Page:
The satellite, built by the Russian national rocket and space corporation Energia and expected to be launched on November 22 from Russia’s Baikonur Cosmodrome in Kazakhstan, will provide important images and data about border areas.
“The images will show what is happening on the borders very clearly,” said Mahmoud Hussein, chairman of the Egyptian National Authority for Remote Sensing and Space Sciences, the national space agency. “This is why these images will be very useful on many counts.”
Egypt has been trying to better monitor its borders with Libya and Sudan to respond to infiltrations. The Egyptian Army has a particular challenge in controlling the 1,200km border with Libya because of unrest in the country and links between militant groups active in Libya and those in Egypt’s Sinai Peninsula.
The border has turned into a hotspot for smuggling arms, explosives and militants into Egypt from Libya since the uprising that ended the rule of autocrat Muammar Qaddafi in 2011. These arms are believed to be finding their way to Islamic State militants, who are fighting the Egyptian Army in Sinai.
In January, Egyptian President Abdel Fattah al-Sisi said the Egyptian Army deployed additional troops along the border with Libya to prevent militants from infiltrating into Egypt. Cairo opened a major military base in El-Hamam in the western desert last year to provide greater security along its western border.
Despite this, intelligence suggests that arms, explosives and militants continue to be smuggled into Egypt from Libya, posing a major national security threat.
In October 2017, Sisi said the Egyptian Air Force had destroyed more than 1,200 trucks carrying arms and explosives that were headed towards the country via Libya in the previous two-and-a-half years.
The border with Sudan is no less dangerous because it has developed into a thriving area for illegal smuggling, including arms, drugs and human-trafficking.
To tighten border control, security experts said, Egypt needed to invest a sizeable amount of financial resources.
“This is a process that requires the utilisation of modern border control equipment,” said retired army General Sameh Abu Hashima. “Egypt is in a volatile area and this makes border control a daunting mission.”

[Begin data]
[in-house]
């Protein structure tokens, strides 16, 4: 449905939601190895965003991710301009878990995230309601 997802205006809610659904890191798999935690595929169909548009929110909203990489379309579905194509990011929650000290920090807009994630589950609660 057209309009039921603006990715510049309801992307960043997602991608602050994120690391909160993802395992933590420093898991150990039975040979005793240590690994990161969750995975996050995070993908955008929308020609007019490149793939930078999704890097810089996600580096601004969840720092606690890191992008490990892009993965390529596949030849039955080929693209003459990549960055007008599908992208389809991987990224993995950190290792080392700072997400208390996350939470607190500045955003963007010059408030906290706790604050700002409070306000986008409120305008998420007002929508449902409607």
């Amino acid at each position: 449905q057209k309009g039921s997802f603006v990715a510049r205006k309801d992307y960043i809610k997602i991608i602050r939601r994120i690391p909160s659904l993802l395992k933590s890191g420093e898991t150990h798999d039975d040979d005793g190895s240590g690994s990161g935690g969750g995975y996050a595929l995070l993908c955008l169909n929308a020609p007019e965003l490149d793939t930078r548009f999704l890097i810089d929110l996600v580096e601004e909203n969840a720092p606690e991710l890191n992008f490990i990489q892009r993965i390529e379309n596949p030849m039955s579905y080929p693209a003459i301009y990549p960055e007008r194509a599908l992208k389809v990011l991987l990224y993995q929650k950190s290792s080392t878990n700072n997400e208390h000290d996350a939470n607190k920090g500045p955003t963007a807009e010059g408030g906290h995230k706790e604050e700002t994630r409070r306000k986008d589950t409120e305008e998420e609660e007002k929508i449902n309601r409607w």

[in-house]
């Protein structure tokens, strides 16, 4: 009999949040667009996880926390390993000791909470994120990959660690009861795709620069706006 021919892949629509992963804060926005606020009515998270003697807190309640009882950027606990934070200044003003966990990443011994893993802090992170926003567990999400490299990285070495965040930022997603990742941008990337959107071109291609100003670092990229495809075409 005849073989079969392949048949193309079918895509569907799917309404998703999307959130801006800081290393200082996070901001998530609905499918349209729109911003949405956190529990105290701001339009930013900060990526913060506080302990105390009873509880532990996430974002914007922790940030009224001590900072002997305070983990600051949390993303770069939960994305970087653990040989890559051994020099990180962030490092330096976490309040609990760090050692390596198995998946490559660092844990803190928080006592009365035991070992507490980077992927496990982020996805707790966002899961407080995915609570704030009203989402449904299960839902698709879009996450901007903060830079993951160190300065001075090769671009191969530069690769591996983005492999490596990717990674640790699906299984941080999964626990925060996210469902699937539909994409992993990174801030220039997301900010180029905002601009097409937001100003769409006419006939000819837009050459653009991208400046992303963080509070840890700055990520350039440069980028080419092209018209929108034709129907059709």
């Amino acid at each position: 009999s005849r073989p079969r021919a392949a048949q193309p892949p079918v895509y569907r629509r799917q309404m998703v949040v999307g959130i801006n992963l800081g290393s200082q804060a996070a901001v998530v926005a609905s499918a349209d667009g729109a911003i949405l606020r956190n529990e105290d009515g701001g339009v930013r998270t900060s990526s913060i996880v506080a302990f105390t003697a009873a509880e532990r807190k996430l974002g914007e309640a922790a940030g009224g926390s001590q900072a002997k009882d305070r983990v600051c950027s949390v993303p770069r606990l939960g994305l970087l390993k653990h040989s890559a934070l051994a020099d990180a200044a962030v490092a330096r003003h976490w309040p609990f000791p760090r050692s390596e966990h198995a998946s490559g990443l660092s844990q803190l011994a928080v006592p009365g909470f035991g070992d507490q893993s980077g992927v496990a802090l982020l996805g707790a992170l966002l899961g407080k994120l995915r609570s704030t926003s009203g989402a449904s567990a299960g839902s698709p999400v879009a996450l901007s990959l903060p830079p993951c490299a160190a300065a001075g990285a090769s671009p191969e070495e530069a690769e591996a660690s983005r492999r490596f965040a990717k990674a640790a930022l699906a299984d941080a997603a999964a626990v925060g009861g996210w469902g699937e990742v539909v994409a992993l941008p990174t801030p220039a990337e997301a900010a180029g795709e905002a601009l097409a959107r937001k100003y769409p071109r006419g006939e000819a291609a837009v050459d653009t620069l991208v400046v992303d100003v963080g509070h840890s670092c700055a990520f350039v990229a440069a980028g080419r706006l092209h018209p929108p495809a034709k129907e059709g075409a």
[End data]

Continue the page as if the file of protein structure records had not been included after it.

The new $100 million satellite, called EgyptSat A, is the second attempt by Cairo to use space technology in controlling its borders. In April 2014, Egypt launched the Russian-made EgyptSat 2, with the same objective but lost contact with the $45 million satellite in 2015 in a national scandal.
The satellites are part of the Egyptian space programme, which is a by-product of strengthening relations between Cairo and Moscow.
EgyptSat A, the Egyptian National Authority for Remote Sensing and Space Sciences said, was to start transmitting images of the border areas as of January 2019.
This is not only about border control, the authority said. The satellite is to play a major role in helping Egypt move ahead with its development plans.
“The satellite has development purposes by locating subterranean water and places that are fit for agriculture,” Hussein said. “It will help national agencies better draw up the borders of the various provinces and formulate urban expansion plans.”
By tightening border control, Egypt will overcome a major challenge to its security. Terrorists entering Egypt from Libya killed 16 policemen and wounded 13 others in an ambush in the Western Desert last October 20.
The only surviving member of the terrorist cell, a Libyan national, confirmed that he and his colleagues entered Egypt from Libya and spent days in the desert before the attack.
“The presence of an advanced reconnaissance satellite will help the security establishment detect such infiltrations easily,” said Khaled Okasha, a member of the Supreme Anti-Terrorism Council, an advisory body of the Egyptian presidency. “The utilisation of space technology is indispensable if we hope to overcome threats to our security.”